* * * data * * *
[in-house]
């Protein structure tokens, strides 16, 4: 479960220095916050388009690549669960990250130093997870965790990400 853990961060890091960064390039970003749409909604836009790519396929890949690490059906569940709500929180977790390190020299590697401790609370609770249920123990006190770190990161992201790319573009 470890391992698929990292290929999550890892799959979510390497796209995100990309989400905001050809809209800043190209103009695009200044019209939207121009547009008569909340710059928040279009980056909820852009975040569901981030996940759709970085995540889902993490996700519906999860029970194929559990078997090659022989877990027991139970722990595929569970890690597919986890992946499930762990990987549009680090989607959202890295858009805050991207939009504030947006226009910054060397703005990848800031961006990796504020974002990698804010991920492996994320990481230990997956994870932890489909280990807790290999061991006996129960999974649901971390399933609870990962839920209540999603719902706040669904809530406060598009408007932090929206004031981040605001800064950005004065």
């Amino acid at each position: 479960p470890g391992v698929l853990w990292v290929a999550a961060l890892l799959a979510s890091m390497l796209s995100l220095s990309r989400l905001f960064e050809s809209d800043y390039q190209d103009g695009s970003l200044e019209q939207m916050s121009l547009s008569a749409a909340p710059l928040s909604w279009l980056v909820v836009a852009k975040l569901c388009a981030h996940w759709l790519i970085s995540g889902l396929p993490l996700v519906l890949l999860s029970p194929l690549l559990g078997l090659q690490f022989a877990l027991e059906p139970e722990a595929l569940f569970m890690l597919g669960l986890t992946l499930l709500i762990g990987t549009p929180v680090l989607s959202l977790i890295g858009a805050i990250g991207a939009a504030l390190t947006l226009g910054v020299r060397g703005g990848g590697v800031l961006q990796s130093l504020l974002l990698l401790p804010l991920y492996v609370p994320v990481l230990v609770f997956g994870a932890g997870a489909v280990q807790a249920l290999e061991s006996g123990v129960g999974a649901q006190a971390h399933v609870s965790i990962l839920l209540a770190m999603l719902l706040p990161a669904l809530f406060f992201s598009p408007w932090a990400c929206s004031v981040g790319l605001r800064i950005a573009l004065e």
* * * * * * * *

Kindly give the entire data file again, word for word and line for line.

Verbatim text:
[in-house]
């Protein structure tokens, strides 16, 4: 479960220095916050388009690549669960990250130093997870965790990400 853990961060890091960064390039970003749409909604836009790519396929890949690490059906569940709500929180977790390190020299590697401790609370609770249920123990006190770190990161992201790319573009 470890391992698929990292290929999550890892799959979510390497796209995100990309989400905001050809809209800043190209103009695009200044019209939207121009547009008569909340710059928040279009980056909820852009975040569901981030996940759709970085995540889902993490996700519906999860029970194929559990078997090659022989877990027991139970722990595929569970890690597919986890992946499930762990990987549009680090989607959202890295858009805050991207939009504030947006226009910054060397703005990848800031961006990796504020974002990698804010991920492996994320990481230990997956994870932890489909280990807790290999061991006996129960999974649901971390399933609870990962839920209540999603719902706040669904809530406060598009408007932090929206004031981040605001800064950005004065």
């Amino acid at each position: 479960p470890g391992v698929l853990w990292v290929a999550a961060l890892l799959a979510s890091m390497l796209s995100l220095s990309r989400l905001f960064e050809s809209d800043y390039q190209d103009g695009s970003l200044e019209q939207m916050s121009l547009s008569a749409a909340p710059l928040s909604w279009l980056v909820v836009a852009k975040l569901c388009a981030h996940w759709l790519i970085s995540g889902l396929p993490l996700v519906l890949l999860s029970p194929l690549l559990g078997l090659q690490f022989a877990l027991e059906p139970e722990a595929l569940f569970m890690l597919g669960l986890t992946l499930l709500i762990g990987t549009p929180v680090l989607s959202l977790i890295g858009a805050i990250g991207a939009a504030l390190t947006l226009g910054v020299r060397g703005g990848g590697v800031l961006q990796s130093l504020l974002l990698l401790p804010l991920y492996v609370p994320v990481l230990v609770f997956g994870a932890g997870a489909v280990q807790a249920l290999e061991s006996g123990v129960g999974a649901q006190a971390h399933v609870s965790i990962l839920l209540a770190m999603l719902l706040p990161a669904l809530f406060f992201s598009p408007w932090a990400c929206s004031v981040g790319l605001r800064i950005a573009l004065e």